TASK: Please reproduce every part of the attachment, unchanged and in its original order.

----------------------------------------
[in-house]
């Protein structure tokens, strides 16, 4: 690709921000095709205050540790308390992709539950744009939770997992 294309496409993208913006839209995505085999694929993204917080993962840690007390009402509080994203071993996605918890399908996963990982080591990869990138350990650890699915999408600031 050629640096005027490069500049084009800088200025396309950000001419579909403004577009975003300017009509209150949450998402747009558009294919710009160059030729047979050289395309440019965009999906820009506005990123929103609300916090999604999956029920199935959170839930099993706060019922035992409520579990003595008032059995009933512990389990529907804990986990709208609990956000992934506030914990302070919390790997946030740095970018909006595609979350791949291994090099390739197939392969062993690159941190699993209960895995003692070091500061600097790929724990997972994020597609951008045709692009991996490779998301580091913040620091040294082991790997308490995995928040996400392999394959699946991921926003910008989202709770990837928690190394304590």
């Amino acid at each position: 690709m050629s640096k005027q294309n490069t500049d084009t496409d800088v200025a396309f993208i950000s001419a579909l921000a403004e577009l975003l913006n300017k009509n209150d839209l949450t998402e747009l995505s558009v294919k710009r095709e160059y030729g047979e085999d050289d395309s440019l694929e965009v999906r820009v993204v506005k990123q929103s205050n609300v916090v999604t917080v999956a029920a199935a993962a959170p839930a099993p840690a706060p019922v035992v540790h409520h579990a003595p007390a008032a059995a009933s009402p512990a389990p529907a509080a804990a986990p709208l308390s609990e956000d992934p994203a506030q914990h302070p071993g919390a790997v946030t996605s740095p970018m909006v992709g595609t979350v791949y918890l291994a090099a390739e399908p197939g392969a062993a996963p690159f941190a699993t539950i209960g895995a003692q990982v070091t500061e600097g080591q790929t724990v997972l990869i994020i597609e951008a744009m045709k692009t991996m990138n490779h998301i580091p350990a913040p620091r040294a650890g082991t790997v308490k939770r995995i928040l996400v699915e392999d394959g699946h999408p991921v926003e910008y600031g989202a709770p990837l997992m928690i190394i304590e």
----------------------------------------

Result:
[in-house]
């Protein structure tokens, strides 16, 4: 690709921000095709205050540790308390992709539950744009939770997992 294309496409993208913006839209995505085999694929993204917080993962840690007390009402509080994203071993996605918890399908996963990982080591990869990138350990650890699915999408600031 050629640096005027490069500049084009800088200025396309950000001419579909403004577009975003300017009509209150949450998402747009558009294919710009160059030729047979050289395309440019965009999906820009506005990123929103609300916090999604999956029920199935959170839930099993706060019922035992409520579990003595008032059995009933512990389990529907804990986990709208609990956000992934506030914990302070919390790997946030740095970018909006595609979350791949291994090099390739197939392969062993690159941190699993209960895995003692070091500061600097790929724990997972994020597609951008045709692009991996490779998301580091913040620091040294082991790997308490995995928040996400392999394959699946991921926003910008989202709770990837928690190394304590």
């Amino acid at each position: 690709m050629s640096k005027q294309n490069t500049d084009t496409d800088v200025a396309f993208i950000s001419a579909l921000a403004e577009l975003l913006n300017k009509n209150d839209l949450t998402e747009l995505s558009v294919k710009r095709e160059y030729g047979e085999d050289d395309s440019l694929e965009v999906r820009v993204v506005k990123q929103s205050n609300v916090v999604t917080v999956a029920a199935a993962a959170p839930a099993p840690a706060p019922v035992v540790h409520h579990a003595p007390a008032a059995a009933s009402p512990a389990p529907a509080a804990a986990p709208l308390s609990e956000d992934p994203a506030q914990h302070p071993g919390a790997v946030t996605s740095p970018m909006v992709g595609t979350v791949y918890l291994a090099a390739e399908p197939g392969a062993a996963p690159f941190a699993t539950i209960g895995a003692q990982v070091t500061e600097g080591q790929t724990v997972l990869i994020i597609e951008a744009m045709k692009t991996m990138n490779h998301i580091p350990a913040p620091r040294a650890g082991t790997v308490k939770r995995i928040l996400v699915e392999d394959g699946h999408p991921v926003e910008y600031g989202a709770p990837l997992m928690i190394i304590e």